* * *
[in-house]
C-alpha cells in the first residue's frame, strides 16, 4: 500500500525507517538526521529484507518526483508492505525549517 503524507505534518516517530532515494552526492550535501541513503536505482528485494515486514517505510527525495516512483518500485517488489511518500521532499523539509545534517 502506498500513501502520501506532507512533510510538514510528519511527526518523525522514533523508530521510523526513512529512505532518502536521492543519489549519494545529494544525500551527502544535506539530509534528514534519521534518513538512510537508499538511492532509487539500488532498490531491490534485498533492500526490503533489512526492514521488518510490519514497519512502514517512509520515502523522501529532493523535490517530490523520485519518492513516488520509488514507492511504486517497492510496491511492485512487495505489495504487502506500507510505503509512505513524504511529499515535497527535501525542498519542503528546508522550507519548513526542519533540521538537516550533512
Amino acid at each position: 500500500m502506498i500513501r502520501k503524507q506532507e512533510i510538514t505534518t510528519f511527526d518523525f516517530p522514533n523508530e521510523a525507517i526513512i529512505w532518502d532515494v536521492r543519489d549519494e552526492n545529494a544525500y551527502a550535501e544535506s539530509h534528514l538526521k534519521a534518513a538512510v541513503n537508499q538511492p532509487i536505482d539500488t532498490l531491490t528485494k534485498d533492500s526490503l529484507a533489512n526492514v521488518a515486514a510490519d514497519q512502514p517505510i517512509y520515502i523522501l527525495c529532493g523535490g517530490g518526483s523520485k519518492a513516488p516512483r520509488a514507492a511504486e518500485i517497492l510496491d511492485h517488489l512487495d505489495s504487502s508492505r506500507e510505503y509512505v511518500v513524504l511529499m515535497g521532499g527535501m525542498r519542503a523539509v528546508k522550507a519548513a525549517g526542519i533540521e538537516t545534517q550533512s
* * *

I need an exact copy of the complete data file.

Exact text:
[in-house]
C-alpha cells in the first residue's frame, strides 16, 4: 500500500525507517538526521529484507518526483508492505525549517 503524507505534518516517530532515494552526492550535501541513503536505482528485494515486514517505510527525495516512483518500485517488489511518500521532499523539509545534517 502506498500513501502520501506532507512533510510538514510528519511527526518523525522514533523508530521510523526513512529512505532518502536521492543519489549519494545529494544525500551527502544535506539530509534528514534519521534518513538512510537508499538511492532509487539500488532498490531491490534485498533492500526490503533489512526492514521488518510490519514497519512502514517512509520515502523522501529532493523535490517530490523520485519518492513516488520509488514507492511504486517497492510496491511492485512487495505489495504487502506500507510505503509512505513524504511529499515535497527535501525542498519542503528546508522550507519548513526542519533540521538537516550533512
Amino acid at each position: 500500500m502506498i500513501r502520501k503524507q506532507e512533510i510538514t505534518t510528519f511527526d518523525f516517530p522514533n523508530e521510523a525507517i526513512i529512505w532518502d532515494v536521492r543519489d549519494e552526492n545529494a544525500y551527502a550535501e544535506s539530509h534528514l538526521k534519521a534518513a538512510v541513503n537508499q538511492p532509487i536505482d539500488t532498490l531491490t528485494k534485498d533492500s526490503l529484507a533489512n526492514v521488518a515486514a510490519d514497519q512502514p517505510i517512509y520515502i523522501l527525495c529532493g523535490g517530490g518526483s523520485k519518492a513516488p516512483r520509488a514507492a511504486e518500485i517497492l510496491d511492485h517488489l512487495d505489495s504487502s508492505r506500507e510505503y509512505v511518500v513524504l511529499m515535497g521532499g527535501m525542498r519542503a523539509v528546508k522550507a519548513a525549517g526542519i533540521e538537516t545534517q550533512s